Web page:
The next step in our framework is the selection of a limited number of relevant tags from the class dictionaries in order to perform query expansion. We consider the following different strategies to determine a list of N tags $E={\left\{{w}_{i}\right\}}_{i=1}^{N}$.

#### Entropy-Based Selection

All the dictionary filters described above follow the same principle for ordering and selecting the best tags: higher frequency of use. However, this principle does not take into account the interplay between the different tags. Simply put, they are not independently associated with pictures, but often their presence is correlated and inter-dependent.

If we model the presence or absence of a tag t as a Bernoulli random variable ${y}_{t}$, where ${y}_{t}=1$ if the tag is associated with a given image, then a simple selection based on tag frequencies corresponds to sorting the tags in descending order of probability $P({y}_{t}=1)$, or, more precisely $P({y}_{t}=1|x)$, the probability conditioned to the search being about a specific class x. This particular conditioning can be dropped from the equations if we deal, as we do, with each class independently.

In fact, each image with multiple tags can be seen as a probabilistic event, representing a sample of the joint probability distribution $p({y}_{{t}_{1}},{y}_{{t}_{2}},\dots )$ of all the possible tags. Considering only the marginal probabilities $p\left({y}_{t}\right)$ neglects to take into account the dependency between tags. For example, in an extreme case, two high probability tags that are always used together would both be chosen by frequency selection, but only one would bring in valuable information, and the other would be superfluous. Since it is not feasible to consider all possible tags, we can limit ourselves to the m tags most associated with a certain class, and thus study the joint probability mass function $p({y}_{{t}_{1}},{y}_{{t}_{2}},\dots ,{y}_{{t}_{m}})$.

The most interesting issue at this point is which of the

m tags brings in the most

information? The information-theoretic answer is the random variable with the highest

entropy (see [

27] for related issues). For the Bernoulli variable

${y}_{t}$, the Shannon entropy is given by

where

${p}_{t}=P({y}_{t}=1)$ and the entropy are measured in bits. This entropy is a concave function of

${p}_{t}$, with a maximum for

${p}_{t}=0.5$ and zero when

${p}_{t}=0$ or

${p}_{t}=1$. Thus, tags appearing half of the time contain more information than frequent or rare tags. For example, if a tag is always associated with a certain class, then it is generally useless for expanded searches (it will return roughly the same results).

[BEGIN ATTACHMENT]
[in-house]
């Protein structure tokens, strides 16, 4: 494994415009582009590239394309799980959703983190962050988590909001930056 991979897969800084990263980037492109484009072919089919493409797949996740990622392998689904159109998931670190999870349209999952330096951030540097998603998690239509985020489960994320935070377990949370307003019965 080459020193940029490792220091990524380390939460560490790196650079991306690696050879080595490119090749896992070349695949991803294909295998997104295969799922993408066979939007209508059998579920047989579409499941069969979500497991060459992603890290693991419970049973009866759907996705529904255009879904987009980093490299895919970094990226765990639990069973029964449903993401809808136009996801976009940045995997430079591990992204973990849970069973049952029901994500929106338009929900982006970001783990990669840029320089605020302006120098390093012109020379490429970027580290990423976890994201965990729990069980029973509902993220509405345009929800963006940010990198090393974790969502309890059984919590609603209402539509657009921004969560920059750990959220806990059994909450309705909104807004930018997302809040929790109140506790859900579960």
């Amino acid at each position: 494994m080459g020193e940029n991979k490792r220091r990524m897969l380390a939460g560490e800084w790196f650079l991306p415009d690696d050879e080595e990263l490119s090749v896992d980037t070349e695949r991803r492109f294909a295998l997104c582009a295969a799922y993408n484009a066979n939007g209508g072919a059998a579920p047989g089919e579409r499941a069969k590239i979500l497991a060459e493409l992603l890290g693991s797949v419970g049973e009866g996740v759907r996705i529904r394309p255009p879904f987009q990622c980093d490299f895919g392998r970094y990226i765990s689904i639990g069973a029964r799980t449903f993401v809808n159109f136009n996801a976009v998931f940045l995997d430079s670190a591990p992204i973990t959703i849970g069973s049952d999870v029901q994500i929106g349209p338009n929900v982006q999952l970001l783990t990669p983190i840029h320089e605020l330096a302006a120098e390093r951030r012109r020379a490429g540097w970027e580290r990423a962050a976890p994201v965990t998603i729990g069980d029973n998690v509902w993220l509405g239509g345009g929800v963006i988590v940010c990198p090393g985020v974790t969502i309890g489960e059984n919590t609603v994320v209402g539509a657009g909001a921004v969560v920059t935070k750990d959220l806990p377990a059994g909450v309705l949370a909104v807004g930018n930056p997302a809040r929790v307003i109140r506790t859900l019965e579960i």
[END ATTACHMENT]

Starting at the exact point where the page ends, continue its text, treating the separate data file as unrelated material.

Once we select the first tag

${t}_{1}$ with maximal entropy, the next most informative one is given by

relative entropy:

where

$p({y}_{t},{y}_{{t}_{1}})$ is the joint probability mass function of selectable variable

${y}_{t}$ and the already chosen variable

${y}_{{t}_{1}}$, and

$p\left({y}_{t}\right|{y}_{{t}_{1}})$ is their conditional probability mass function.

In general, given a set ${Z}_{k}=\{{y}_{{t}_{1}},{y}_{{t}_{2}},\dots ,{y}_{{t}_{k}}\}$ of k selected tags, we can select the next tag with

After every selection, the relative entropy of the remaining variables will be reduced, so that we can stop the selection process either because we reach a given number of selected tags, or the relative entropy gets lower than a certain threshold. Both of these stopping criteria solve the only real issue with these calculations, which is that the state space $({y}_{t},{Z}_{k})$ grows exponentially, as ${2}^{k+1}$. Experimentally, we rarely went beyond $k=15$, where the state space has 32,768 possible combinations for the presence/absence of tags (it takes a few minutes to calculate on a desktop).

An important property of the relative entropy is the chain rule:

By this rule, we can calculate the total entropy of the final selection of tags as the sum of all the relative entropies calculated at each step and the initial marginal entropy of the first choice. In the end we have a list of N tags ranked by how informative they are, together with a measure ${h}_{i}=H\left({y}_{{t}_{i}}\right|{Z}_{i-1})/H\left({Z}_{N}\right)$ of their informativeness, obtained by normalizing each tag’s entropy by the total entropy.